Fringe Comedy

Glenn Moore

Just The Tonic- Caves- Just Up The Road

Four stars

Darren Walsh


Three stars

Andy Storey

The Counting House

Two stars

YOU KNOW someone's posh when they lob a Latin gag into their routine. Glenn Moore is a class act in every sense of the word. Not content with his carpe diem opener, he raises the high-brow bar with ridiculously random references to Charles Dickens, similes and Melvyn Bragg. One half of sketch duo, Thunderbards, this is Glenn's solo 60 minute debut and it's an extremely self-assured and well-crafted one. Glengarry Glen Glenn tells the story of growing up in a tiny West Sussex village where, "the average age is dead". Featuring milestone moments like a trip to the local library and being the only person at the school disco he weaves a poignant, off-beat tale of Monopoly and monotony. Like a version of The Archers for the iGeneration, it's packed with clever characterisations, punchlines and pathos as he dreams of being cool. There are a couple of minor dips in proceedings, but when the occasional joke falls a bit flat - like his Bertie Bott's Jelly Bean temper tantrum- he quickly rectifies things with an insanely clever cucumber call back. With a huge social media following and a host of radio appearances, Glenn is undoubtedly bound for geeky greatness. How cool is that?

Until August 28

NARROWLY beating a 12-year-old girl to the award for best joke at last year's Fringe then being mistakenly called Dave by Eamonn Holmes on live TV are Darren Walsh's current claims to fame. But he's back this year, all puns blazing and might just have the last laugh. Using all manner of multi-media props, he rattles through one-liners at warp speed. You can't help but admire his 'value-for-pun-ny' approach, but slowing things down just a smidgen would prevent some of punchlines getting lost as the audience reel in a whiplash of whimsy. It's extra cheese please as a generous sprinkling of audience participation involving a virtual wheel of fortune has them groaning in the aisles. There's a spot of nifty dad dancing to accompany some of the more dad-worthy jokes and It would be good to see the physical humour developed even further. The loudest laughs of the evening came when he added some mimicry to the mix. 'Fraggle Rock In A South African Accent' and 'Scouse TV Detectives' were both, once heard, never forgotten earworm moments. If you like your humour served extra random with a side order of silliness then go see this talented wordsmith wax lexical.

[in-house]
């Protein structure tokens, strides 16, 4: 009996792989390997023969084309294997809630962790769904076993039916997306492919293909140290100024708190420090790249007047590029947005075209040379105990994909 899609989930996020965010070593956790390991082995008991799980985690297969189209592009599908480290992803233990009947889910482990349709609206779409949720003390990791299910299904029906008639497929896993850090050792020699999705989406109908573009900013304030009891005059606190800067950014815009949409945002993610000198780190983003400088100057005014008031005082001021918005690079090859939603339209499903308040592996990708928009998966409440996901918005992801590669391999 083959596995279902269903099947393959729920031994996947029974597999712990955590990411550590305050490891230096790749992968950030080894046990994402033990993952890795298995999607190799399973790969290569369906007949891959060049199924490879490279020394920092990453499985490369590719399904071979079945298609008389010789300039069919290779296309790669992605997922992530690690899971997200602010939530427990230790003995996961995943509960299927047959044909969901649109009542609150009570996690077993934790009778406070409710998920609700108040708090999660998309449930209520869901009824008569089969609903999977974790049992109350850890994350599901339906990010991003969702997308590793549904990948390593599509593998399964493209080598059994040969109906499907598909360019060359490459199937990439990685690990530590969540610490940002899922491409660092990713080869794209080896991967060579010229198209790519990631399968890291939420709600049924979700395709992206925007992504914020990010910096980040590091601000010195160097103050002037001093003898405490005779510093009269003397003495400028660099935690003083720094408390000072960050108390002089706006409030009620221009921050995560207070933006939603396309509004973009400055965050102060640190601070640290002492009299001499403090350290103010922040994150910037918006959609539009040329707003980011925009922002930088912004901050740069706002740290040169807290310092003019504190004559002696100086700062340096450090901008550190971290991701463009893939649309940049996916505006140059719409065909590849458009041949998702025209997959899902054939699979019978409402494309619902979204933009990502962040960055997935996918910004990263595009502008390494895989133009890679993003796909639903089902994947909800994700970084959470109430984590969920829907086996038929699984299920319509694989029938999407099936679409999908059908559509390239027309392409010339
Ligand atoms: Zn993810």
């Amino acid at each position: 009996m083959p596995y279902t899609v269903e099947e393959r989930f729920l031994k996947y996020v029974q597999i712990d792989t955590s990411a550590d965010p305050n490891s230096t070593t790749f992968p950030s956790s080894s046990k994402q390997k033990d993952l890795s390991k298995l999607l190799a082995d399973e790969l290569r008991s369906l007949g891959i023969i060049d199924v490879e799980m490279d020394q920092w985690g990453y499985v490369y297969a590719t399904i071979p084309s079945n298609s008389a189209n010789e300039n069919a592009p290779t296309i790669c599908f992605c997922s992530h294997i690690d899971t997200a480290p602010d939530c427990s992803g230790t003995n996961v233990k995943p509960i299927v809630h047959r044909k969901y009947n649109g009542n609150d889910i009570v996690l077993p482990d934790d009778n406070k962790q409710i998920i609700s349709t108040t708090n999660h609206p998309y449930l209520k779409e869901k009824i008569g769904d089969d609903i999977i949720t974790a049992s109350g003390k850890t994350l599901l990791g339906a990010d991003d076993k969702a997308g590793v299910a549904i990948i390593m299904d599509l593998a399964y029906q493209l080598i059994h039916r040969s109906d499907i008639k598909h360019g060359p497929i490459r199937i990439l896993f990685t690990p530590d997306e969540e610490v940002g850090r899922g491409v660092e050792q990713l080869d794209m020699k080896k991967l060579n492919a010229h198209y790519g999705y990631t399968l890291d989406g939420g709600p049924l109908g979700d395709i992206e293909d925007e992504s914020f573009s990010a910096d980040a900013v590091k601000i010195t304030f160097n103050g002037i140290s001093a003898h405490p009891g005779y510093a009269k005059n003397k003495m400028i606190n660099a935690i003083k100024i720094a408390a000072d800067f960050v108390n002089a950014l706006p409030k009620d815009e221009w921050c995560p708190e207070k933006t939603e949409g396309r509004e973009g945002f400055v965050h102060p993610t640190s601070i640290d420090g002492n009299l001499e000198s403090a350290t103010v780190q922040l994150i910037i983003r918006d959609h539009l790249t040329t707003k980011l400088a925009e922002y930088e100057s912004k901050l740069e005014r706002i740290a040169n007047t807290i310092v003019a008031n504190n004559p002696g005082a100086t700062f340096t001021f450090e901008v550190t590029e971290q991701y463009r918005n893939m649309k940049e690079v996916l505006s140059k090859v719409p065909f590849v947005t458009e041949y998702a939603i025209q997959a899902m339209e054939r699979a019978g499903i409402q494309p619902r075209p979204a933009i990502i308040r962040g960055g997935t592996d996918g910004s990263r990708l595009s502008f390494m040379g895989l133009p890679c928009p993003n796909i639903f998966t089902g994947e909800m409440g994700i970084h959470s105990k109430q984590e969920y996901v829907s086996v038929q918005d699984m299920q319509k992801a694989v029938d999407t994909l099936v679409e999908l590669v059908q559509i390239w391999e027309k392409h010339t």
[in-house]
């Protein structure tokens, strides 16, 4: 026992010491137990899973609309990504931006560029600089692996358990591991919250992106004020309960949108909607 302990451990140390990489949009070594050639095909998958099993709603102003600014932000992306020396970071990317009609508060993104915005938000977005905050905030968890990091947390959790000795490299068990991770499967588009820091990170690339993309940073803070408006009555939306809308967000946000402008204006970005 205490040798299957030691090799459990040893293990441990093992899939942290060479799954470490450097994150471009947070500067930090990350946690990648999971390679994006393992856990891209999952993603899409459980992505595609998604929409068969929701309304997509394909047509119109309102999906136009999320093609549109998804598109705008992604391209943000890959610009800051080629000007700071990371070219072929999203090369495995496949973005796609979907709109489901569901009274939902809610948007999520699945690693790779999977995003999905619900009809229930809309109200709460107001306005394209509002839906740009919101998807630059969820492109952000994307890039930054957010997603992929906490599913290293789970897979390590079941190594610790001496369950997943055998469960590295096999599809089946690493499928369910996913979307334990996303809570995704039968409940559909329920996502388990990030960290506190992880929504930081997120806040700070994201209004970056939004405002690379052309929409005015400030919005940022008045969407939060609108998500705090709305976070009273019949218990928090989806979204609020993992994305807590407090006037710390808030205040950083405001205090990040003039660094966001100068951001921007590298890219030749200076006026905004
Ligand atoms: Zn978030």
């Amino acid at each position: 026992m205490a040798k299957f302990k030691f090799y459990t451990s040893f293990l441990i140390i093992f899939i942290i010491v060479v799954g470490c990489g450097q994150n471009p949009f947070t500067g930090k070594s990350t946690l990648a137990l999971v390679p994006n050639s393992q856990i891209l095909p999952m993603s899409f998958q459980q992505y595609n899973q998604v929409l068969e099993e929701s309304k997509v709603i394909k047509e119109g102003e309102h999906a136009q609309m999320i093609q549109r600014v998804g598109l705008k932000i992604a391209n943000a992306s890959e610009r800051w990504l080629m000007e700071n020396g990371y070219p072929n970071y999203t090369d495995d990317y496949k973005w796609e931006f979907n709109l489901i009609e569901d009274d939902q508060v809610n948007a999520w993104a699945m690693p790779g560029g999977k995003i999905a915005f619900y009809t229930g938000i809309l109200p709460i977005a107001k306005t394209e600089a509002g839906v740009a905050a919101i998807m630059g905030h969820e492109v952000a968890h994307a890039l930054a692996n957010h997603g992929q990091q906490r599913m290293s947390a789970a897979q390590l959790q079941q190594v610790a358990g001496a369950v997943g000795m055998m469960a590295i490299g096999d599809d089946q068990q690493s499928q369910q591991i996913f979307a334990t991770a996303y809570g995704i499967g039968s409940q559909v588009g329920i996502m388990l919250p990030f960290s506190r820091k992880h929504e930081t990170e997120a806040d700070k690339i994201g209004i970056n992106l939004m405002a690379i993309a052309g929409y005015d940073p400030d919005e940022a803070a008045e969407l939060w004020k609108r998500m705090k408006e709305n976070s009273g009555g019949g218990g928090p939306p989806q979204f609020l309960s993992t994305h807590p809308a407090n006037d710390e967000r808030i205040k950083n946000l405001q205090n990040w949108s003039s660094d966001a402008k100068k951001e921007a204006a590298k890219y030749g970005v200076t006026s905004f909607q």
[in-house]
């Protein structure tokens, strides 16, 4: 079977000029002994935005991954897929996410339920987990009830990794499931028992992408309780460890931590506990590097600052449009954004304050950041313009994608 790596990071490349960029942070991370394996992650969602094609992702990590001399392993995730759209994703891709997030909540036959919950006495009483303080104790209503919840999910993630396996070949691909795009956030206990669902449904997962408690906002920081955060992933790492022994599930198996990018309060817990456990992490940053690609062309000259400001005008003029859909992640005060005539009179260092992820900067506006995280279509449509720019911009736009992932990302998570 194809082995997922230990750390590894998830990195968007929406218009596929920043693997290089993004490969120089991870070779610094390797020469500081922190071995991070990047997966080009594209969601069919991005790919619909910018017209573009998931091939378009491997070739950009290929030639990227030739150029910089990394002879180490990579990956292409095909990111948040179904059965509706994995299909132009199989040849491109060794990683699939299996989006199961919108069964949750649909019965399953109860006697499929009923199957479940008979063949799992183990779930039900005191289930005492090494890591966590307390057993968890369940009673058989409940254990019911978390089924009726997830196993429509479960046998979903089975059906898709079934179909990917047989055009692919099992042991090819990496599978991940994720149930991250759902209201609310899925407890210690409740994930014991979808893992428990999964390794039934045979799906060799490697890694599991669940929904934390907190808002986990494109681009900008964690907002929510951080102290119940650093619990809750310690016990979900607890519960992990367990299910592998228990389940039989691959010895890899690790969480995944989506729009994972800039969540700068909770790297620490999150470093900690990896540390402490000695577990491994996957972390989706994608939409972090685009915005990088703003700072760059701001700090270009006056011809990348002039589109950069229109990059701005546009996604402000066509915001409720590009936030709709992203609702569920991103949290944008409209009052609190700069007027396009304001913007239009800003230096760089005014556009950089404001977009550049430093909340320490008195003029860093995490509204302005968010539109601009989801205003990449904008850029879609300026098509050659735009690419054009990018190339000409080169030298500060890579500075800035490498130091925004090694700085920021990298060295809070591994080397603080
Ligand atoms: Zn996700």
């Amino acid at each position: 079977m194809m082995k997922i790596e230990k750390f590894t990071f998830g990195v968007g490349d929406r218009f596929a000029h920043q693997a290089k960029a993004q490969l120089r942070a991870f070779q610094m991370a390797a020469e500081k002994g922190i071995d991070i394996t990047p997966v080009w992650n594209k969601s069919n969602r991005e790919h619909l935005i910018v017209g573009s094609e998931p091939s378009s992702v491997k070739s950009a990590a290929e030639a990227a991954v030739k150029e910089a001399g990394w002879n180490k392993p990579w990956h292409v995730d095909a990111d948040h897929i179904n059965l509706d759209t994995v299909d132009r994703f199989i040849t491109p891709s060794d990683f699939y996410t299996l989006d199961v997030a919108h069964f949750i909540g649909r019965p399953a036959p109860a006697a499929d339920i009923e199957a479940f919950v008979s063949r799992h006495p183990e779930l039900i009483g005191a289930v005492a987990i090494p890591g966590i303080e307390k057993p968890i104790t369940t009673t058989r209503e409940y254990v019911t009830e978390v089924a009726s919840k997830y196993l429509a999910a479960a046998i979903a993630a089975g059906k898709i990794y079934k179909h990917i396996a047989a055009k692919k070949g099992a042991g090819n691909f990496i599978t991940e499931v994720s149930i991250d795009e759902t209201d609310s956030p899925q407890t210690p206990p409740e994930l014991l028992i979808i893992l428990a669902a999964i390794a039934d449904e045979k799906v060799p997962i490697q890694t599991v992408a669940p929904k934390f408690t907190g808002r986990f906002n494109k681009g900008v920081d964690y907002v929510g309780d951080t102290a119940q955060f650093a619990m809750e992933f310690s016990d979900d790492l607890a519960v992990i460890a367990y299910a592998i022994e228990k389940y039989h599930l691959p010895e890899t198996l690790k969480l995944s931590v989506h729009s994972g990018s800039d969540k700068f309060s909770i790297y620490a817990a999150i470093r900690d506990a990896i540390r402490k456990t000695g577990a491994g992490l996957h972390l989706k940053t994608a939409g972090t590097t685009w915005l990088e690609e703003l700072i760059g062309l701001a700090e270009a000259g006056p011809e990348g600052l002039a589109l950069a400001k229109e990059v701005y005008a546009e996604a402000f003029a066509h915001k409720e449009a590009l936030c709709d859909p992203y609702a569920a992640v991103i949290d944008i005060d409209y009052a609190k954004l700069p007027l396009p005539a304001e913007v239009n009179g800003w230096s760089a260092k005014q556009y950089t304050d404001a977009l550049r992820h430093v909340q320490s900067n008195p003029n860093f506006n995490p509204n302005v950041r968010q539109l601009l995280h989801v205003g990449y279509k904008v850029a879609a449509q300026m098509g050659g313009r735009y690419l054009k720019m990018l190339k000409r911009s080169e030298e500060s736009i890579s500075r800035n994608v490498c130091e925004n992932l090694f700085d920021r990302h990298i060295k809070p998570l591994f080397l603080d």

Until August 29

IN FOREST Gump style, Andy Storey's set was like a box of chocolates. At times it was an odd assortment, you certainly never knew what you were going to get next and there were perhaps a few too many coffee creams for everyone's liking. In @FUNNYSTOREY his early observations on what his family back home in the North of England thought of his London life-style were sharp and funny and had a wistful Alan Bennett quality to them. Similarly, memories of childhood games and school assemblies were perfectly-pitched for the lunch-time crowd of mature couples and family groups. But with everyone settled in nicely and Andy on first name terms with the entire front row, the show suddenly veered off in a very post-watershed direction. Strangely, the material seemed to sit uncomfortably with not only the majority of the audience but Andy himself . He pulled things back a little with a deliciously dry slant on old-style sayings and I especially loved his description of a vest feeling like, "a hug under a shirt." Stick to what you do best is the clear message here.

Until August 29

Gayle Anderson